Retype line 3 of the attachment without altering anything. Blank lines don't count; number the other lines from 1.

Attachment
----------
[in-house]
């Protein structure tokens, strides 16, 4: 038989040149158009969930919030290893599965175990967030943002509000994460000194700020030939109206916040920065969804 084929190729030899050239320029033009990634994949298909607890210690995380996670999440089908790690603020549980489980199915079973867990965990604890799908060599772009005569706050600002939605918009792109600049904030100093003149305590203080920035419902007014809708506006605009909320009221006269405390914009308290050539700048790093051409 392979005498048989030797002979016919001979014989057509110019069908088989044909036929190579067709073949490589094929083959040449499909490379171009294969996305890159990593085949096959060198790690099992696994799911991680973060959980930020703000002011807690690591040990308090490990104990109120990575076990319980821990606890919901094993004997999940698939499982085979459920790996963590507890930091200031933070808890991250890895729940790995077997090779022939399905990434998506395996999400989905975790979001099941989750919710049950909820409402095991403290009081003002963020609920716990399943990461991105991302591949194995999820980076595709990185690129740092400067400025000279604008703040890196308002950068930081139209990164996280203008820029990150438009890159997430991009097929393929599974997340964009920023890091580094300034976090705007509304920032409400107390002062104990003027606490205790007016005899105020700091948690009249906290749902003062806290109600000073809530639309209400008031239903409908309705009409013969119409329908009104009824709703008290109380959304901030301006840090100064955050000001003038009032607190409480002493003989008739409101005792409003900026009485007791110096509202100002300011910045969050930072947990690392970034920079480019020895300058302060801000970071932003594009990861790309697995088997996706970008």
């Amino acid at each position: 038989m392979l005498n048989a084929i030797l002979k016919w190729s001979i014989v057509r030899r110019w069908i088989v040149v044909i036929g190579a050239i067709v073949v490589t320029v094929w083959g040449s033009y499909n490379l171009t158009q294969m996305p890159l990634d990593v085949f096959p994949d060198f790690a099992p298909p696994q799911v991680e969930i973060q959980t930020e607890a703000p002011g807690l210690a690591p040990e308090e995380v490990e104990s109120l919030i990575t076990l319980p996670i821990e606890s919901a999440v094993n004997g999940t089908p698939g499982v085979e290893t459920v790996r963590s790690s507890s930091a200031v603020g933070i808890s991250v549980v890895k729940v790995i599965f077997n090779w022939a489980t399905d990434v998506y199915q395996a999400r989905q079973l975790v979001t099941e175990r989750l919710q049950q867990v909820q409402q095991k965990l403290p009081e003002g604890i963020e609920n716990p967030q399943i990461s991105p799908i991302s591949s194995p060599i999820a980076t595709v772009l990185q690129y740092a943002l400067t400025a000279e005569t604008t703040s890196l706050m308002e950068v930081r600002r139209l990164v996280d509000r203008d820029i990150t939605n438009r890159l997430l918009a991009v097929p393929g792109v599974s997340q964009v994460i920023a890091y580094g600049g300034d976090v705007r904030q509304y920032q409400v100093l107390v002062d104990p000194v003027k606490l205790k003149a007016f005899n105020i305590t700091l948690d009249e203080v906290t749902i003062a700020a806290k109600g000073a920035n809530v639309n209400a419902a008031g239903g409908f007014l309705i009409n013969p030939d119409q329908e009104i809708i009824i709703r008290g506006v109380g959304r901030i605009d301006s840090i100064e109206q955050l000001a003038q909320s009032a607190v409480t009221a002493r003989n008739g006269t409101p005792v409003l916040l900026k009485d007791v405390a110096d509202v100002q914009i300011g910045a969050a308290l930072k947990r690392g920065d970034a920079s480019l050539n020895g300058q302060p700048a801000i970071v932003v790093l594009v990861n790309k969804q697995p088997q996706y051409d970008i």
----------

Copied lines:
């Amino acid at each position: 038989m392979l005498n048989a084929i030797l002979k016919w190729s001979i014989v057509r030899r110019w069908i088989v040149v044909i036929g190579a050239i067709v073949v490589t320029v094929w083959g040449s033009y499909n490379l171009t158009q294969m996305p890159l990634d990593v085949f096959p994949d060198f790690a099992p298909p696994q799911v991680e969930i973060q959980t930020e607890a703000p002011g807690l210690a690591p040990e308090e995380v490990e104990s109120l919030i990575t076990l319980p996670i821990e606890s919901a999440v094993n004997g999940t089908p698939g499982v085979e290893t459920v790996r963590s790690s507890s930091a200031v603020g933070i808890s991250v549980v890895k729940v790995i599965f077997n090779w022939a489980t399905d990434v998506y199915q395996a999400r989905q079973l975790v979001t099941e175990r989750l919710q049950q867990v909820q409402q095991k965990l403290p009081e003002g604890i963020e609920n716990p967030q399943i990461s991105p799908i991302s591949s194995p060599i999820a980076t595709v772009l990185q690129y740092a943002l400067t400025a000279e005569t604008t703040s890196l706050m308002e950068v930081r600002r139209l990164v996280d509000r203008d820029i990150t939605n438009r890159l997430l918009a991009v097929p393929g792109v599974s997340q964009v994460i920023a890091y580094g600049g300034d976090v705007r904030q509304y920032q409400v100093l107390v002062d104990p000194v003027k606490l205790k003149a007016f005899n105020i305590t700091l948690d009249e203080v906290t749902i003062a700020a806290k109600g000073a920035n809530v639309n209400a419902a008031g239903g409908f007014l309705i009409n013969p030939d119409q329908e009104i809708i009824i709703r008290g506006v109380g959304r901030i605009d301006s840090i100064e109206q955050l000001a003038q909320s009032a607190v409480t009221a002493r003989n008739g006269t409101p005792v409003l916040l900026k009485d007791v405390a110096d509202v100002q914009i300011g910045a969050a308290l930072k947990r690392g920065d970034a920079s480019l050539n020895g300058q302060p700048a801000i970071v932003v790093l594009v990861n790309k969804q697995p088997q996706y051409d970008i």